Coverage of Briefcase Brigades:
For some, job market still tough but more promising, Erin Cunningham, 4/29/11
“Kinkead was one of four people who met with a representative of U.S. Rep. Christopher Van Hollen Jr. (D-Dist. 8 ) of Kensington to ask Congress to focus on creating jobs for younger members of the work force.
At the meeting, which took place in Rockville, Kinkead said there is a lack of emphasis on jobs for youths — despite the fact that unemployment among those under 30 is about double the national average of 8.8 percent.
In 2010, unemployment among 20- to 24-year-olds nationwide was 15.5 percent. Last year in Maryland, the figure was 12.6 percent, according to the most recent state data.
Kinkead, who organized Wednesday’s event, said it was part of many ‘Briefcase Brigades’ taking place nationwide. Participants dressed for job interviews and carried briefcases into Van Hollen’s office.”
Tallahassee Democrat: Briefcase Brigades Descend on the Capitol, Kendra Anderson, 4/28/11
“The rally for job creation was a national day of action for Briefcase Brigades, a campaign of concerned young voters, which Tallahassee students recently joined.
“About 50 schools are participating in this nationwide stance,” said Genesis Robinson, a FAMU student and one of the rally’s leaders.
“Unemployment for Americans under 30 is 16.7 percent, which is way above the national average.”
Participants were dressed in business attire and carried sample resumes which outlined Briefcase Brigades’ facts on the jobs crisis for young adults. They dropped off the resumes at the offices of various legislators and the governor.”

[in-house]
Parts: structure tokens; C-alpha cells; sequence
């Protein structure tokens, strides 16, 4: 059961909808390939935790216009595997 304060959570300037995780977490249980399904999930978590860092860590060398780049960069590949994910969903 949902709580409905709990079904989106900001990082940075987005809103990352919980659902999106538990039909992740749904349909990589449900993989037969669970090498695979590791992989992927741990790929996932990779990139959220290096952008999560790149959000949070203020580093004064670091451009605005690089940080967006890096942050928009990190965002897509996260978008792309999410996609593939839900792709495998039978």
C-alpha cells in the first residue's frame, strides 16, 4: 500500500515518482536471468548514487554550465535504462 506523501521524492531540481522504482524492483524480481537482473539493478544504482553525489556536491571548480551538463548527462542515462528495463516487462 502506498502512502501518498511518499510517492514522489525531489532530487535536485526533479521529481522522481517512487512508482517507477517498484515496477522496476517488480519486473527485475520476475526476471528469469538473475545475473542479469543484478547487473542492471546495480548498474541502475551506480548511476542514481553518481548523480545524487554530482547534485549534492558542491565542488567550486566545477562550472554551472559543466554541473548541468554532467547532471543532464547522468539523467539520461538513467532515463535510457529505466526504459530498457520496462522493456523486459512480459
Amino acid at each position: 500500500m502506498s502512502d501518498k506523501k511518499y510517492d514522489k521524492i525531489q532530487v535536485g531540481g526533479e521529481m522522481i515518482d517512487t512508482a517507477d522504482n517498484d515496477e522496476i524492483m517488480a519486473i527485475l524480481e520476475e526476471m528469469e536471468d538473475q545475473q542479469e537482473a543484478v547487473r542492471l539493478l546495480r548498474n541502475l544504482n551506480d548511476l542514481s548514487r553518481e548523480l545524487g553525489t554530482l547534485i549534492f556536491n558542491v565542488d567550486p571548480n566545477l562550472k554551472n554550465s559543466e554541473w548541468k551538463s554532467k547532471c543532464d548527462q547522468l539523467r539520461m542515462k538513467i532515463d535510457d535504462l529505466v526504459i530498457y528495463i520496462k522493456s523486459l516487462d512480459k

Angry (and Unemployed) College Grads March on Congressional Offices, Liz Dwyer, 4/27/11
“Are you a college student or recent graduate looking for work? It’s time to join the Briefcase Brigade. Act fast—it’s happening today. This new grassroots youth movement (which we first mentioned last week) wants you to suit up like you’re heading to a job interview, grab a briefcase, march on your local congressional office with your resume and demand that our lawmakers invest in job creation.”
“Members of Congress are home for recess, and this is the time they set aside to listen to constituents. If you’re out of work, don’t be shy about telling your representative, ‘I need a job.’”
Young Voters Launch Briefcase Brigades to Highlight Youth Jobs Crisis, Sarah Burris, 4/27/11
“Briefcase Brigades speak to the challenges we face that politicians just aren’t listening to. We are the most educated and tech savvy generation, yet unemployment for Americans under 30 is 16.7%, double the national average. The average student loan debt facing graduates today is over $24,000. Our generation is graduating off a cliff – each year, graduates are stuck facing off in the labor market with unemployed graduates from the prior year.”
“As Washington focuses on addressing the nation’s debt burden, young voters are taking a stand and telling their members of Congress that job creation is what we need right now. Despite our generation’s considerable political importance, neither party has a plan to address this growing crisis. We want to tell politicians of both party who think that young people care more about deficit reduction than jobs to pay closer attention. As the 2012 election approaches, the voice of young voters will only grow in importance. We’re finding our voice and speaking out about the issues that affect us personally.”
WAMU Washington, DC : Briefcase Brigades Look to Lawmakers for Answers, Courtney Subramanian, 4/27/11
” Around the country there were large turnouts of Brigade units at district congressional offices in Dover, Del., and Tallahassee, Fla., according to spokeswoman Diane May. Other Brigade members also were expected to show up at congressmen’s local offices in Boston, Kansas City, Madison, Wis., Houston, Irvine, Calif., and Santa Cruz, Calif.”